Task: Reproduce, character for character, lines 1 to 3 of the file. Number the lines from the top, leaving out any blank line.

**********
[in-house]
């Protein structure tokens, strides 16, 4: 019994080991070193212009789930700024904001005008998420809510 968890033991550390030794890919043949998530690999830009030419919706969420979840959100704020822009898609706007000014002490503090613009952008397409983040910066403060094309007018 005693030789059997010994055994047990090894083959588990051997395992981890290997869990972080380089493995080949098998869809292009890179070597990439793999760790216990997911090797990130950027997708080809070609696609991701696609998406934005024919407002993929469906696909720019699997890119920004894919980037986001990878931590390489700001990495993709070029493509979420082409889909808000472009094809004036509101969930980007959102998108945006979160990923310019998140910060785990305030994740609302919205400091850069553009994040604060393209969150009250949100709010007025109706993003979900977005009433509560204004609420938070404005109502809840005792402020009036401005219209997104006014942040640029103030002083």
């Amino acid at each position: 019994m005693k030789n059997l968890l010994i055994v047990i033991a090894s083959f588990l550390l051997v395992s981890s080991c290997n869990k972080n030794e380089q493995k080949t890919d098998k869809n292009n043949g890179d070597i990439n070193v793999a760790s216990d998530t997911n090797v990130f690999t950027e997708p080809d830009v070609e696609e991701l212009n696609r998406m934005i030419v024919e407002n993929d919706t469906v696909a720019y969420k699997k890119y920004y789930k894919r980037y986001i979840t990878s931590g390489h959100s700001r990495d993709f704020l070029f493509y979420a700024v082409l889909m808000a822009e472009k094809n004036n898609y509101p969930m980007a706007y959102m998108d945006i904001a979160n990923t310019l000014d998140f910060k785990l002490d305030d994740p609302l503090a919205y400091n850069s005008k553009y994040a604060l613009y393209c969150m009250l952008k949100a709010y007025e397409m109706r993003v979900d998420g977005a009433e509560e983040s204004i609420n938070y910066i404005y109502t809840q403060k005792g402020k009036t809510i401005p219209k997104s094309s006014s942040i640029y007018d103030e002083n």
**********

[in-house]
């Protein structure tokens, strides 16, 4: 019994080991070193212009789930700024904001005008998420809510 968890033991550390030794890919043949998530690999830009030419919706969420979840959100704020822009898609706007000014002490503090613009952008397409983040910066403060094309007018 005693030789059997010994055994047990090894083959588990051997395992981890290997869990972080380089493995080949098998869809292009890179070597990439793999760790216990997911090797990130950027997708080809070609696609991701696609998406934005024919407002993929469906696909720019699997890119920004894919980037986001990878931590390489700001990495993709070029493509979420082409889909808000472009094809004036509101969930980007959102998108945006979160990923310019998140910060785990305030994740609302919205400091850069553009994040604060393209969150009250949100709010007025109706993003979900977005009433509560204004609420938070404005109502809840005792402020009036401005219209997104006014942040640029103030002083």
């Amino acid at each position: 019994m005693k030789n059997l968890l010994i055994v047990i033991a090894s083959f588990l550390l051997v395992s981890s080991c290997n869990k972080n030794e380089q493995k080949t890919d098998k869809n292009n043949g890179d070597i990439n070193v793999a760790s216990d998530t997911n090797v990130f690999t950027e997708p080809d830009v070609e696609e991701l212009n696609r998406m934005i030419v024919e407002n993929d919706t469906v696909a720019y969420k699997k890119y920004y789930k894919r980037y986001i979840t990878s931590g390489h959100s700001r990495d993709f704020l070029f493509y979420a700024v082409l889909m808000a822009e472009k094809n004036n898609y509101p969930m980007a706007y959102m998108d945006i904001a979160n990923t310019l000014d998140f910060k785990l002490d305030d994740p609302l503090a919205y400091n850069s005008k553009y994040a604060l613009y393209c969150m009250l952008k949100a709010y007025e397409m109706r993003v979900d998420g977005a009433e509560e983040s204004i609420n938070y910066i404005y109502t809840q403060k005792g402020k009036t809510i401005p219209k997104s094309s006014s942040i640029y007018d103030e002083n």